To be honest, it all comes down to my ability/desire to get off the couch or get away from the computer, and DO SOMETHING. Do you know what I mean? The lazy, convenience-desiring part of me would rather use "quality time" as an excuse to sit on the couch and watch TV with my son, when clearly there are much more engaging activities the two of us could be doing together, even activities which would ALSO be financially wise. Making playdough is a good example. Or melting down broken crayons in mini-muffin tins.

So, your turn. What convenience item have you done away with in favor of doing it yourself, and making your time that much MORE valuable? Please, do share.

Monday, January 24, 2011

A post about homemade yogurt

A few people asked me, and so last week I mentioned I would blog about this - so, here goes nothing (well, not nothing, although I feared it would be about a failed attempt at yogurt making - alas, all turned out alright despite my own folly the other night)

I've been making my own yogurt for around 9 months or so - ever since I figured out how much money I could save doing so. Now, if your household doesn't go through much yogurt, this might be irrelevant to you, but we go through the stuff like we do, say, water. So, making my own yogurt is on par with making my own bananas*

*we go through twenty, Yes 20 bananas, weekly. Shame we don't live in a tropical place, or I WOULD figure out a way to grow my own.

Around 9 months ago, I started with the basic recipe a friend told me about, and after some tweaking, and taking a few tips and tricks under consideration, I came up with a recipe/method I feel a) reasonably compares to/is better than store bought yogurt, b) is simple and efficient, and c) saves money. So, on with the my recipe. (note: you may want to refer to that basic recipe eventually, you'll notice mine is a little more complex as per my own tweaking)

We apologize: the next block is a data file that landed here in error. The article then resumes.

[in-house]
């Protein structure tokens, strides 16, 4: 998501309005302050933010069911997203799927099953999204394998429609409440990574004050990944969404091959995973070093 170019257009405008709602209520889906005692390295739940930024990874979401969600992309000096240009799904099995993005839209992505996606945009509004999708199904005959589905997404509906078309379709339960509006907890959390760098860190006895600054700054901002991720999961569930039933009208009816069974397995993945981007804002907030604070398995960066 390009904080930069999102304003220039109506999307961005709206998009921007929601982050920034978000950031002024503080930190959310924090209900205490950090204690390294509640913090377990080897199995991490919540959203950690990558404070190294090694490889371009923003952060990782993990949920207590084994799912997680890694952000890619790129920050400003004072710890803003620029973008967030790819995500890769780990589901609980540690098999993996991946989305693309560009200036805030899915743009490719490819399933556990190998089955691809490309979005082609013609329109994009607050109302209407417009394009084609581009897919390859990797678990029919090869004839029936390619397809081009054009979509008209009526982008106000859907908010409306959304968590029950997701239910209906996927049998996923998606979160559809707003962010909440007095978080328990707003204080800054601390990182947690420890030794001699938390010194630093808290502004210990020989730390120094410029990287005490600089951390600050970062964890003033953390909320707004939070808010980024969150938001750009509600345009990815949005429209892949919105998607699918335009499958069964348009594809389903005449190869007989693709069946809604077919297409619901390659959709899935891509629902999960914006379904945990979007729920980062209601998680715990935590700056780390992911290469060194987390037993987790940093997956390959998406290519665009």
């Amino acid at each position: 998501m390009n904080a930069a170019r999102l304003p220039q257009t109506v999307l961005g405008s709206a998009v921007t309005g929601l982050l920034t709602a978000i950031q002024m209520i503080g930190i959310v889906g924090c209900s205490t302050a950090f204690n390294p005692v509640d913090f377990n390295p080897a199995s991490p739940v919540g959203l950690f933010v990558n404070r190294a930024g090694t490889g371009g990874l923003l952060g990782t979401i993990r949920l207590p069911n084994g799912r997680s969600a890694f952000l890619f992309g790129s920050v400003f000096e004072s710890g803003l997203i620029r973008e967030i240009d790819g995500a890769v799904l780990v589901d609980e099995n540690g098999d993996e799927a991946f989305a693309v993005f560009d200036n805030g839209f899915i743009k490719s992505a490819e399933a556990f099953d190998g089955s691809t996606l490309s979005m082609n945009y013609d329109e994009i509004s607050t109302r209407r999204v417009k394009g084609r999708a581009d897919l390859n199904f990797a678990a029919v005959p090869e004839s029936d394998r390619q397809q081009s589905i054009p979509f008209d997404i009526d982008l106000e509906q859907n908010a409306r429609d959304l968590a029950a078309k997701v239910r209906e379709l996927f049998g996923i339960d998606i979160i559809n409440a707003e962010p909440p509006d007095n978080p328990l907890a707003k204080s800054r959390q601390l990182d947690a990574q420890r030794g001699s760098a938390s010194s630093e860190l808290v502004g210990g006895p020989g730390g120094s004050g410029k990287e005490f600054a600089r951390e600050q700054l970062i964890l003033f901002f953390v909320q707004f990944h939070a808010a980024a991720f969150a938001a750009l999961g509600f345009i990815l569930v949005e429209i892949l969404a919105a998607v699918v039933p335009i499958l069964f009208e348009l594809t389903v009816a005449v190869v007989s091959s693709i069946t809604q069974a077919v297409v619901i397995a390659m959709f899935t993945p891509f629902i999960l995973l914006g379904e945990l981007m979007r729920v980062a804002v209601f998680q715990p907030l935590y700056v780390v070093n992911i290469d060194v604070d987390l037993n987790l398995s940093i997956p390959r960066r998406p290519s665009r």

• 1/2 gallon milk (usually whole, this batch was 2% because it was cheaper. No noticeable difference. Oh, and previously frozen is A-OK, as long as it's fully thawed. And I mean fully.)
  • 1/2 C store-bought yogurt with "live, active, cultures"
  • 1 packet Knox unflavored gelatin
  • 3/4 C sugar, optional (I don't like the taste of plain yogurt. Neither does my toddler. So sue us.)

  • Pour the milk (and sugar, if you're using it) into your crock pot.
  • Turn your crock pot to low.
  • Set your cell phone (or other alarm) for 2.5 hours
  • After 2.5 hours has elapsed, UNPLUG YOUR CROCKPOT
  • set your cell phone (or other alarm) for 3 hours.
Run a load of laundry - heck, run three loads of laundry. Read, do whatever - but DON'T mess with the milk in your crockpot

  • After 3 hours has elapsed, grab a medium sized bowl. Pour into it your half cup (4oz) of store bought yogurt.
  • pour on top of it 2 cups of the warm-ish milk from your crockpot
  • evenly sprinkle the packet of gelatin granuals over the warmish milk - wait 5 seconds.
  • Whisk all to combine (yogurt, warm-ish milk, gelatin)
  • recombine mixture with milk in crockpot
  • Wrap your crockpot in bath towels - sides and top
  • Now leave it, for 8 hours. Because I let mine sit overnight, and because our kitchen is quite drafty, I leave mine in our oven (OFF of course) with the oven light on. maintains the "warm-ish-ness" a little better. And, afterall, "warm-ish-ness" is what yogurt cultures need to thrive"
  • Open crockpot, and TA-DA! you've made a half gallon of yogurt! Also known as 64oz. Also known as nearly 11 of the little 6oz yogurts you get at your local grocer. Also known as 16 of the 4oz "yo-baby" whole milk yogurts. whew!

This is what mine looks like straight out of the - er - bathtowels. It's moderately thick on top, and a little runnier underneat the creamy top.